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Fidelity’s Shift From Amex to Visa Is a Plus for Cardholders

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Fidelity Investments is switching its popular 2% cash-back credit card from American Express card to Visa — a shift that will benefit cardholders by giving them more places to use it and therefore more opportunities to earn rewards.

Fidelity announced Jan. 4 that the Fidelity® Rewards Visa Signature® Card will replace the Fidelity American Express. According to Fidelity’s announcement, the new card will be issued by Elan Financial Services, a division of US Bank. Existing cardholders will be transitioned to the new card in mid-2016, Fidelity says; new applicants will get the new card.

Here’s a rundown on what the new card offers and why the Nerds see it as an improvement on Fidelity’s previous offering.

Highlights of the new card

The rewards and fee structures for the Fidelity® Rewards Visa Signature® Card will be largely the same as for the Fidelity American Express. The new card offers 2% cash back on all purchases, which you can redeem for a cash deposit in your Fidelity account(s), a statement credit, travel, merchandise or gift cards. Keep in mind that the 2% rewards value applies only if you redeem it for a deposit in a Fidelity account, which includes brokerage accounts, the Fidelity Cash Management Account, 529 accounts and retirement accounts.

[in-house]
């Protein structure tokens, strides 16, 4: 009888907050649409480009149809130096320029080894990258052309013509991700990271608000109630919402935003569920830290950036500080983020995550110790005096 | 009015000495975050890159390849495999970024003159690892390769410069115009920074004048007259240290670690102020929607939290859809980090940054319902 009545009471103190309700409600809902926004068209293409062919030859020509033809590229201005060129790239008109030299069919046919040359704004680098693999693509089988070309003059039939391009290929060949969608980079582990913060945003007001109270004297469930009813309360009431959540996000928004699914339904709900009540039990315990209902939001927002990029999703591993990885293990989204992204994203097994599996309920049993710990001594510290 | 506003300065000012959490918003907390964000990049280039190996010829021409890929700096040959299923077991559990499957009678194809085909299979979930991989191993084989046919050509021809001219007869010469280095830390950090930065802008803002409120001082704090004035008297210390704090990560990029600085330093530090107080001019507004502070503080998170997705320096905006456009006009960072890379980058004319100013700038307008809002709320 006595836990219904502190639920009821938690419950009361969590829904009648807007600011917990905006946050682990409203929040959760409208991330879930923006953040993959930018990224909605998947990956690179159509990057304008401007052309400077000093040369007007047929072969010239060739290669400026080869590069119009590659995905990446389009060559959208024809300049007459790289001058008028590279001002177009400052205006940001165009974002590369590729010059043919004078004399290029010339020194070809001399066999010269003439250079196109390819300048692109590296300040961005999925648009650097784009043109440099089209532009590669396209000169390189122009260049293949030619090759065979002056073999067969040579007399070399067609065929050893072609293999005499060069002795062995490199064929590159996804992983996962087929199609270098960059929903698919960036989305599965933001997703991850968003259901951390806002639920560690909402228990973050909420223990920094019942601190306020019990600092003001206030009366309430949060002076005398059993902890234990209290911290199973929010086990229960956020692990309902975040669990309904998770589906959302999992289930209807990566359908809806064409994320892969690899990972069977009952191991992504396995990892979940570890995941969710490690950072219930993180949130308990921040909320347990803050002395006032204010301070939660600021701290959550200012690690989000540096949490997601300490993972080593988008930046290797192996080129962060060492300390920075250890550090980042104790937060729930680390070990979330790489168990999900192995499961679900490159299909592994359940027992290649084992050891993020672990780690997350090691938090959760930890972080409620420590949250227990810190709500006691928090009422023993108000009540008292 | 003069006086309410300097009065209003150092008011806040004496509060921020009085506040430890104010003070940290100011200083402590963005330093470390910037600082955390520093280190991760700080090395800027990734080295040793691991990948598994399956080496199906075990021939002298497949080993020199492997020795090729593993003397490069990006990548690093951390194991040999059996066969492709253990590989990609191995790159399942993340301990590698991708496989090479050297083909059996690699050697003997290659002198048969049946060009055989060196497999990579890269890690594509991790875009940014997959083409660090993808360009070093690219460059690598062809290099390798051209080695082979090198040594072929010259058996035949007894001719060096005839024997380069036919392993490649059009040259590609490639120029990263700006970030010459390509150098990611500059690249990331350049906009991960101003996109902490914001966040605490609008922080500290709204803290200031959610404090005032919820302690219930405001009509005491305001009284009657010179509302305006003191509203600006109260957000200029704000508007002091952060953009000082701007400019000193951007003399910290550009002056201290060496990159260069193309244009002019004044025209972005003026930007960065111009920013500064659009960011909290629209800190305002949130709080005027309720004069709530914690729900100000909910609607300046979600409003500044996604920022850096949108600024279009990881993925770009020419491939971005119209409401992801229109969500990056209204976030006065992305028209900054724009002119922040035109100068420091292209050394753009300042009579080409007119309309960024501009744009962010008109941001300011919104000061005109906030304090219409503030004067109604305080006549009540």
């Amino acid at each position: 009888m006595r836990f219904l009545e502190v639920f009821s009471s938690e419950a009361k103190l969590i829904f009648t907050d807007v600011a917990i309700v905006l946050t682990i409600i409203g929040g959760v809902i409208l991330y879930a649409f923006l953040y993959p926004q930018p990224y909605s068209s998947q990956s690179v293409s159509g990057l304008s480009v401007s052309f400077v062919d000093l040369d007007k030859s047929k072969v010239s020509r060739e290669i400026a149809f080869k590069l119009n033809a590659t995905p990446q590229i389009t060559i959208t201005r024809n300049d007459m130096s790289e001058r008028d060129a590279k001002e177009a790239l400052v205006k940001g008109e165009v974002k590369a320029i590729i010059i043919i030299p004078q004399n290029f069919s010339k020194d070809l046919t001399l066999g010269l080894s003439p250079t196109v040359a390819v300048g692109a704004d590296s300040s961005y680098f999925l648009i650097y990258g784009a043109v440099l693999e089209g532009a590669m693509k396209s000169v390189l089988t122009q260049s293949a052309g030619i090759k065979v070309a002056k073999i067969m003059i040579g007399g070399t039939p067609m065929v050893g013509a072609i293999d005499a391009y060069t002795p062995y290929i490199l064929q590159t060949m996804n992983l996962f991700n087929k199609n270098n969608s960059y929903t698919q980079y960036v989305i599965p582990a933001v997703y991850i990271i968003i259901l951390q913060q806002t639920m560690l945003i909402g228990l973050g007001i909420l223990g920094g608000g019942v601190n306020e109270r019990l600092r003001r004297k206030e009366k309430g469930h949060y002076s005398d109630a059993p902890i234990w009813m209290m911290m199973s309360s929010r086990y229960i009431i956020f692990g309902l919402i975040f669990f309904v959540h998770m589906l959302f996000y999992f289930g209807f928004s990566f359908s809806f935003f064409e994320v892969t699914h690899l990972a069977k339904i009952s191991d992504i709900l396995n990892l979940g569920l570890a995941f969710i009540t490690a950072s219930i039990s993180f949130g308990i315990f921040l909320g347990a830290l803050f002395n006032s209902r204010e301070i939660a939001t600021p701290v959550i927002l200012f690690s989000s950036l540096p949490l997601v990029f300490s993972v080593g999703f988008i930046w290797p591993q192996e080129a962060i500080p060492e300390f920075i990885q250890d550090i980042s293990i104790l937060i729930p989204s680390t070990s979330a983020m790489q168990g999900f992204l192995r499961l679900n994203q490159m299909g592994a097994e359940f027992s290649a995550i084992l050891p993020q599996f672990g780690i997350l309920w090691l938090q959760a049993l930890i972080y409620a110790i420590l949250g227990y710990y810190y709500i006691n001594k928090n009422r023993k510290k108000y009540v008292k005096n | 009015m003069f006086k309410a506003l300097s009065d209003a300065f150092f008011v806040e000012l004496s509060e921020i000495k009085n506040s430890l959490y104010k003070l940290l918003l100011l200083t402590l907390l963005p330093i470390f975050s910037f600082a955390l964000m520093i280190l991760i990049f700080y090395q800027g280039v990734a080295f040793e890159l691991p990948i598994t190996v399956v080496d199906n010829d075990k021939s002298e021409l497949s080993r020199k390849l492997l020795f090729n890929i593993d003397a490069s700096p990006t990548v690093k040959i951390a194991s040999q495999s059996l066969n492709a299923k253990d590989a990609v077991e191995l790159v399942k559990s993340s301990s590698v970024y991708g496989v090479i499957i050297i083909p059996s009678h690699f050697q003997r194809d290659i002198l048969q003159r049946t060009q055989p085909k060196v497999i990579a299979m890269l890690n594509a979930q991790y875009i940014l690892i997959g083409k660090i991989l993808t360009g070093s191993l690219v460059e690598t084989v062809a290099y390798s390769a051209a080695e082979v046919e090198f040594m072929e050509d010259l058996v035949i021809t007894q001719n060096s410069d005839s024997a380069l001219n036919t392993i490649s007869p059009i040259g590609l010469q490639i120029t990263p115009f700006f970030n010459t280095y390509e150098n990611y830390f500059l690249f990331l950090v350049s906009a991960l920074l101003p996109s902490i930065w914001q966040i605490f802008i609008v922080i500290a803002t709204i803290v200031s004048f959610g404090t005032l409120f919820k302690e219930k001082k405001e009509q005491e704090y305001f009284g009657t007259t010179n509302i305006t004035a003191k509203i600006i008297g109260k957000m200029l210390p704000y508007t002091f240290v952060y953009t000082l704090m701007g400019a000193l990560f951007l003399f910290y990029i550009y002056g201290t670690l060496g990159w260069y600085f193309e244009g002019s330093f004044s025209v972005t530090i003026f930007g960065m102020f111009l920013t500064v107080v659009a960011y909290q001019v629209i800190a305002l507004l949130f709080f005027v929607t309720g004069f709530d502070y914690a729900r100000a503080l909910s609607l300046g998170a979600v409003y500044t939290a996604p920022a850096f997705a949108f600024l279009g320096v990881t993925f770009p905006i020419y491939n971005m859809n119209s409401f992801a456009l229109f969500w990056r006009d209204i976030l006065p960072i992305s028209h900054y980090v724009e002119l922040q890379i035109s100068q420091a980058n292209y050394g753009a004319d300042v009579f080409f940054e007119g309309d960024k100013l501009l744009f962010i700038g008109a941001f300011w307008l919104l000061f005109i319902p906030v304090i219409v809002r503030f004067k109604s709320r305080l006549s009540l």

The card’s annual fee is $0, and it charges a 1% fee on foreign transactions (low compared with the industry standard of around 3%). The ongoing APR is 14.74% Variable.

The biggest benefit to cardholders comes from the shift to the Visa payment network. “The switch of the Fidelity credit card’s issuing bank affects consumers in one primary way,” says Sean McQuay, NerdWallet’s resident credit card expert. “The card will now be accepted at 38% more locations because the card will now be a Visa card, as opposed to American Express. To me, this is a big win for an already excellent card.”

On top of that, the new Fidelity® Rewards Visa Signature® Card also offers access to digital wallets, including Apple Pay, Android Pay and Samsung Pay, a feature that wasn’t available through the Fidelity American Express’s issuer, FIA Card Services, a division of Bank of America®.

Next steps

If you’re an existing Fidelity American Express cardholder, sit tight. The announcement says US Bank has agreed to acquire Fidelity’s existing credit card portfolio, which includes the Fidelity American Express. An FAQ posted on Fidelity’s website says you’ll be transitioned to the new Visa-branded card in mid-2016.

If you don’t carry the Fidelity American Express and are interested in the Fidelity® Rewards Visa Signature® Card, using the card as a way to save for retirement or your child’s education isn’t a bad idea. If you want more redemption flexibility, however, consider other cash-back cards before you make the jump.

The Fidelity® Rewards Visa Signature® Card limits its 2% redemption value to cash deposits in Fidelity accounts. While you may withdraw the cash after it’s been deposited, this is an extra step that you can avoid with another cash-back card. The Citi® Double Cash Card – 18 month BT offer, for example, offers 1% cash back on all purchases and another 1% cash back when you pay them off, and doesn’t devalue your rewards if you choose to redeem them for direct deposit, gift cards, a statement credit or a check.

As with any financial decision, consider your goals before applying for a credit card. The Fidelity® Rewards Visa Signature® Card is a good choice if you already have a Fidelity account and are fine with all your rewards going to that account. But if you might want to use your cash-back rewards for something else, you’re better off with another card.

Ben Luthi is a staff writer at NerdWallet, a personal finance website. Email: bluthi@nerdwallet.com. Twitter: @benluthi.


Image via iStock.